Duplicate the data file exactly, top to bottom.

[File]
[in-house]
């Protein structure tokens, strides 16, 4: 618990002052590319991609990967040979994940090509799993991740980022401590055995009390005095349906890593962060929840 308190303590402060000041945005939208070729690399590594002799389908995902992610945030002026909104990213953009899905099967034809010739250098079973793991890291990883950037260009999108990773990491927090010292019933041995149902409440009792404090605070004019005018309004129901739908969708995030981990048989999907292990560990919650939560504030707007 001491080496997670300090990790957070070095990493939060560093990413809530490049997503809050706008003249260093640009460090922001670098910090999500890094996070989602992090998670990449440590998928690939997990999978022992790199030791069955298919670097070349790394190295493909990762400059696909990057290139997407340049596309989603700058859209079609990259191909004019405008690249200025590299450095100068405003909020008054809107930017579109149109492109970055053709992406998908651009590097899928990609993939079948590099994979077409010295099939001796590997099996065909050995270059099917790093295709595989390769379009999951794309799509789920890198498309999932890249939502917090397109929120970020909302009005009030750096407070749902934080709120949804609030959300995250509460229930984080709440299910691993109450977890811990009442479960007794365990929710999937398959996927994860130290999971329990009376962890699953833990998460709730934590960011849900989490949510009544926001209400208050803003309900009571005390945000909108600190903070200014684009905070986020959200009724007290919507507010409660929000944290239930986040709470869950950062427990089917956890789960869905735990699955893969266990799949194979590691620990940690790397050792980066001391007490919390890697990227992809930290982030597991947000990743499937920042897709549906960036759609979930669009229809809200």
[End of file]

[in-house]
């Protein structure tokens, strides 16, 4: 618990002052590319991609990967040979994940090509799993991740980022401590055995009390005095349906890593962060929840 308190303590402060000041945005939208070729690399590594002799389908995902992610945030002026909104990213953009899905099967034809010739250098079973793991890291990883950037260009999108990773990491927090010292019933041995149902409440009792404090605070004019005018309004129901739908969708995030981990048989999907292990560990919650939560504030707007 001491080496997670300090990790957070070095990493939060560093990413809530490049997503809050706008003249260093640009460090922001670098910090999500890094996070989602992090998670990449440590998928690939997990999978022992790199030791069955298919670097070349790394190295493909990762400059696909990057290139997407340049596309989603700058859209079609990259191909004019405008690249200025590299450095100068405003909020008054809107930017579109149109492109970055053709992406998908651009590097899928990609993939079948590099994979077409010295099939001796590997099996065909050995270059099917790093295709595989390769379009999951794309799509789920890198498309999932890249939502917090397109929120970020909302009005009030750096407070749902934080709120949804609030959300995250509460229930984080709440299910691993109450977890811990009442479960007794365990929710999937398959996927994860130290999971329990009376962890699953833990998460709730934590960011849900989490949510009544926001209400208050803003309900009571005390945000909108600190903070200014684009905070986020959200009724007290919507507010409660929000944290239930986040709470869950950062427990089917956890789960869905735990699955893969266990799949194979590691620990940690790397050792980066001391007490919390890697990227992809930290982030597991947000990743499937920042897709549906960036759609979930669009229809809200």